Graves Free on Bond; Prosecutor Withdraws
By Jordan Smith, 1:24PM, Tue. Dec. 19, 2006
The Chronicle learned Dec. 18 that Burleson County District Attorney Renee Mueller this afternoon filed a motion voluntarily recusing her entire office from handling the retrial of Anthony Graves, who was convicted and sentenced to die for a 1992 multiple murder in that county. The 5th U.S. Circuit Court of Appeals earlier this year overturned Graves’ conviction on grounds that several crucial witness statements had been withheld from the defense at his original trial. Moreover, also Dec. 18, the 5th Circuit again ruled in Graves’ favor, denying a state motion to keep him locked up until he can be retried. The appellate court ruling orders the state to hold a bond hearing by Jan. 4, or release Graves no later than that date on a $50,000 bond already set by U.S. District Judge Samuel Kent.
Graves and co-defendant Robert Carter, who was executed in 2000, were convicted and sentenced to die for the murders of a family of six, including four children under 10 years old; the family was bludgeoned, stabbed, and shot, and their home was set on fire in an apparent attempt to cover up the crime. Graves has maintained his innocence but was fingered as an accomplice by Carter. Carter later recanted, saying he was pressured by law enforcers to name an accomplice – even though he had none – and that Graves played no part in the murders or arson.
The news that the Burleson DA’s office is stepping away from Graves’ retrial comes a week after Burleson Co. District Judge Reva Townslee-Corbett (whose father was the judge presiding over Graves’ 1994 trial) granted a defense motion to disqualify Assistant DA Joan Scroggins, who was the third-chair attorney at Graves’ first trial, from being a part of the new prosecution team. During a Nov. 30 pretrial hearing, Texas Ranger Ray Coffman, the lead investigator on the murder case, testified that Carter told him numerous times that he had acted alone and that Graves was, in fact, innocent. Amazingly, sources tell the Chronicle that Coffman further testified that each time Carter told him that Graves was not involved, Coffman passed that information along to then-DA Charles Sebesta. Nonetheless, sources say Coffman admitted that he never recorded this information in his investigative reports because, Coffman allegedly testified, he did not believe Carter was telling the truth.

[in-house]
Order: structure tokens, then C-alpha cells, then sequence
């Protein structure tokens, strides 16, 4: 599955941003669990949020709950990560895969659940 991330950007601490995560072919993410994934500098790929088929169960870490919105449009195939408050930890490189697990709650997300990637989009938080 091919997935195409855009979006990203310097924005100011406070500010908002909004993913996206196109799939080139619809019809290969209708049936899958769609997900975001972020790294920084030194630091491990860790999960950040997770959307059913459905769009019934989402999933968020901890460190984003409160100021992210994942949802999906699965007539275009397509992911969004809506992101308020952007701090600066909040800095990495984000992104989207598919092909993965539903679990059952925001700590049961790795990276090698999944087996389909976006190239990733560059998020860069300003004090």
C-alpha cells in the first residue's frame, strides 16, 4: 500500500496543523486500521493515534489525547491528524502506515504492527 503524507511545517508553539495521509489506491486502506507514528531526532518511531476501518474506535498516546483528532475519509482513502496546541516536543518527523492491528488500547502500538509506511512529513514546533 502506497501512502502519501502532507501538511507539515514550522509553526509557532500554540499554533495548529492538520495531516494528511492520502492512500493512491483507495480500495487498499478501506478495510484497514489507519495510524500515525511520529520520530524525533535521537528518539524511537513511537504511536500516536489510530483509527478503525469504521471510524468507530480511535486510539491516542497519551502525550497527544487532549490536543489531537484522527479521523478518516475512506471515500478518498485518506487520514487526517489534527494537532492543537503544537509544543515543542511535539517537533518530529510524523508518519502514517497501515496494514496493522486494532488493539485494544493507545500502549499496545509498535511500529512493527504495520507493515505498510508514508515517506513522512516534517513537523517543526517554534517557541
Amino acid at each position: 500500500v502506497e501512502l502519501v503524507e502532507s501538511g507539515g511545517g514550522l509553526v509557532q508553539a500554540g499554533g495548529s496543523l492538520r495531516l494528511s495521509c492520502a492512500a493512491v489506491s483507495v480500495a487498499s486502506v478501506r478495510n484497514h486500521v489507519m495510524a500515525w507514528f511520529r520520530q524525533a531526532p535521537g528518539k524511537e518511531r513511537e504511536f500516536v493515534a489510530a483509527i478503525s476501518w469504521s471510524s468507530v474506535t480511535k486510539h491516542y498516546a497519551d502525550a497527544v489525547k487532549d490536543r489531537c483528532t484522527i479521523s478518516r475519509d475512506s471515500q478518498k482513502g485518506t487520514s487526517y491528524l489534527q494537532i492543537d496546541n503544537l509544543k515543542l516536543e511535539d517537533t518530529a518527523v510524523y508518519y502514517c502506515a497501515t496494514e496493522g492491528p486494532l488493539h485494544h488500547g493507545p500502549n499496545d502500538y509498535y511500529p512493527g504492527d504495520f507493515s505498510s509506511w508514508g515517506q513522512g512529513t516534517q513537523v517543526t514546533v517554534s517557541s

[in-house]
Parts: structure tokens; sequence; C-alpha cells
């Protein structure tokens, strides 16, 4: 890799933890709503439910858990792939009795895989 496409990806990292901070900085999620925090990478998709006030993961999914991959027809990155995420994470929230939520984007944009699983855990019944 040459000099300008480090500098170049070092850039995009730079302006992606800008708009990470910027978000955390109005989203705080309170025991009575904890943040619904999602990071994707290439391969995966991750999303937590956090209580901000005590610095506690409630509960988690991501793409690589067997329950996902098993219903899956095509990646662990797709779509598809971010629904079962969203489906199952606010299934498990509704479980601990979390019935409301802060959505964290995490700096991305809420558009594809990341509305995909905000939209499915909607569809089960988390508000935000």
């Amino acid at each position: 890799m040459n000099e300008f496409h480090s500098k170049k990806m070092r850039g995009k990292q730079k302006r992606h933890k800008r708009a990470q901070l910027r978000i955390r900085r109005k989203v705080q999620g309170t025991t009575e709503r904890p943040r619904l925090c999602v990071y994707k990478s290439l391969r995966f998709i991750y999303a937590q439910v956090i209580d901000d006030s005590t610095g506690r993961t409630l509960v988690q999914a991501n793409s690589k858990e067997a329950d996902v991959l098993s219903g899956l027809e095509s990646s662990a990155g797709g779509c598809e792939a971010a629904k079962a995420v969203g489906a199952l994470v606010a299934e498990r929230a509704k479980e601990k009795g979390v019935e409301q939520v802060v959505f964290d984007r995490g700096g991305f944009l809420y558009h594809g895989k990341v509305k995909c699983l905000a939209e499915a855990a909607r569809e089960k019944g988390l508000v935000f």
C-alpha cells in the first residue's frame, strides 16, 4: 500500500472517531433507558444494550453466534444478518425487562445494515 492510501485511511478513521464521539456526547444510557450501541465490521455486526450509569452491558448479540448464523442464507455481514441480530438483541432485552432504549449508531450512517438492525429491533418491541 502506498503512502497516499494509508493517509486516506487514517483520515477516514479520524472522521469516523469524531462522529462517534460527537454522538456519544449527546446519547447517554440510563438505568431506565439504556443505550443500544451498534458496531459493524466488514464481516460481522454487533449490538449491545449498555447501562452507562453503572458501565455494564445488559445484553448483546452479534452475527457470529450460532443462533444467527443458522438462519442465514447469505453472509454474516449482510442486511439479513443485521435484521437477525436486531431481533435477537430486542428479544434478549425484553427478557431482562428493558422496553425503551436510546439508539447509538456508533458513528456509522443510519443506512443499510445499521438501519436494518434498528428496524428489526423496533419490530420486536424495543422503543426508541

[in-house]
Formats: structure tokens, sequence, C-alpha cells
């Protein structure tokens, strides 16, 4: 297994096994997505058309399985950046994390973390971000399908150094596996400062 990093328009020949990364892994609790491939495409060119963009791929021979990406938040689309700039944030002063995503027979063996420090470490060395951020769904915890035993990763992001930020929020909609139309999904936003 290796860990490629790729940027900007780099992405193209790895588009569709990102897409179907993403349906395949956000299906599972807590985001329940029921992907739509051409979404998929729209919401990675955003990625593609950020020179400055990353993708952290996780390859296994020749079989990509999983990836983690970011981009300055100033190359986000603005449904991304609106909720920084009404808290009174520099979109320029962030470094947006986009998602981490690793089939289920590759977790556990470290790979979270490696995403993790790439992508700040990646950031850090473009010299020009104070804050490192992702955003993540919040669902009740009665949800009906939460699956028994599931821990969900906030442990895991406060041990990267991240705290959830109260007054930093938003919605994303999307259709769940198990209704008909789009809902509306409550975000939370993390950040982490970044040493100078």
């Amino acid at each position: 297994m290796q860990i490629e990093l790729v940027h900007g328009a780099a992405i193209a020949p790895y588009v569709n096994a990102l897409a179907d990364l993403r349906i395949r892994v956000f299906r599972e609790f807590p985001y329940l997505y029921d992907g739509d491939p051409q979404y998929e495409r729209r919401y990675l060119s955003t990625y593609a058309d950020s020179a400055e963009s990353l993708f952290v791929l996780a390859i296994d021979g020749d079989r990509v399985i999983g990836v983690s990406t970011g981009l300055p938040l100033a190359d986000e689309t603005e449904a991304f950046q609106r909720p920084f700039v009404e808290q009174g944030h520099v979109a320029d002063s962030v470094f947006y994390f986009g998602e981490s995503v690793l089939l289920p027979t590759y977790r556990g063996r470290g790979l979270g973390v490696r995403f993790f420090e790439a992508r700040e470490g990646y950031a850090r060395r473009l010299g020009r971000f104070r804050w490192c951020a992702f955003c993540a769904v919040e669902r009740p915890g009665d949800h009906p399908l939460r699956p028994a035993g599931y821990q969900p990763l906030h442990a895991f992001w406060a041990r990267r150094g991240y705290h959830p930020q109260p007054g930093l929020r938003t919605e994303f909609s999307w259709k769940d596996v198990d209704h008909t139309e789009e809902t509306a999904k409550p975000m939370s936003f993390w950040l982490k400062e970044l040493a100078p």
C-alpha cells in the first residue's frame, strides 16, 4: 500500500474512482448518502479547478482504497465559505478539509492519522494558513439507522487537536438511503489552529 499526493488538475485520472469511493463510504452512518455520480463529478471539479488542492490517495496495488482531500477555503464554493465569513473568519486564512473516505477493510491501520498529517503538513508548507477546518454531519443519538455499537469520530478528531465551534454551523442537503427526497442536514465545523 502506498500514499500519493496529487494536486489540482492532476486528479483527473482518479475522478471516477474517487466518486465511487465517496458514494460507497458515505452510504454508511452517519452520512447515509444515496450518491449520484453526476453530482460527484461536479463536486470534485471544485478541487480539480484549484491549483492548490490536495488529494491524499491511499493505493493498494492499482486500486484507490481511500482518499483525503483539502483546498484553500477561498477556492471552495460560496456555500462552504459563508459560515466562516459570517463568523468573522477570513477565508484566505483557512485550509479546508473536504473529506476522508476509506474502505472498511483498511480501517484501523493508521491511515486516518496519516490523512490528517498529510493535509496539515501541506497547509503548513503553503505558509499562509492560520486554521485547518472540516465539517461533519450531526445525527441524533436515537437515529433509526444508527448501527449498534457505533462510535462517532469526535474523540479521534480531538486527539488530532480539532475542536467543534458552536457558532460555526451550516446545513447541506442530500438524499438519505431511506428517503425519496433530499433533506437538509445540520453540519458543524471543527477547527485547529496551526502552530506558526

Sources say Coffman’s testimony last month was met with a collective courtroom gasp – in large part because the Texas Ranger previously testified that Carter never before told him that he had acted alone and that Graves was, in fact, innocent, a circumstance that could mean Coffman perjured himself back in 1994.
What will happen now that the entire Burleson DA’s office is off the case remains unclear. Sources say it is likely that Mueller will try to find a special prosecutor to take the case, though none was identified in today’s motion. That may prove to be a problem since the 5th Circuit ruled Monday that the state must set Graves free on bond pending any retrial. According to the six-page opinion, authored by appellate Judge W. Eugene Davis, the state has not been able to offer any credible argument as to why Graves should not be freed while awaiting retrial. In November, Kent ordered Graves released on a $50K bond and unless the state can get its act together by Jan. 4, Kent’s order will stand, meaning with $5K up front Graves could walk out of prison – and away from death row – after more than 12 years behind bars.
Graves’ freedom would, of course, be contingent on his showing up for all further court proceedings – including any future retrial on the capital murder charges. But given the bitch-slapping the state has been taking for the handling of the Graves case, it is unclear whether anyone – including those working under Texas Attorney General Greg Abbott, whose office actually spearheaded the appeal to keep Graves behind bars – will now be willing to put their balls on the chopping block in order to prosecute a case that threatens to set free many of the dusty, dirty, and downright ugly skeletons that live in Texas’ death penalty-loving closet.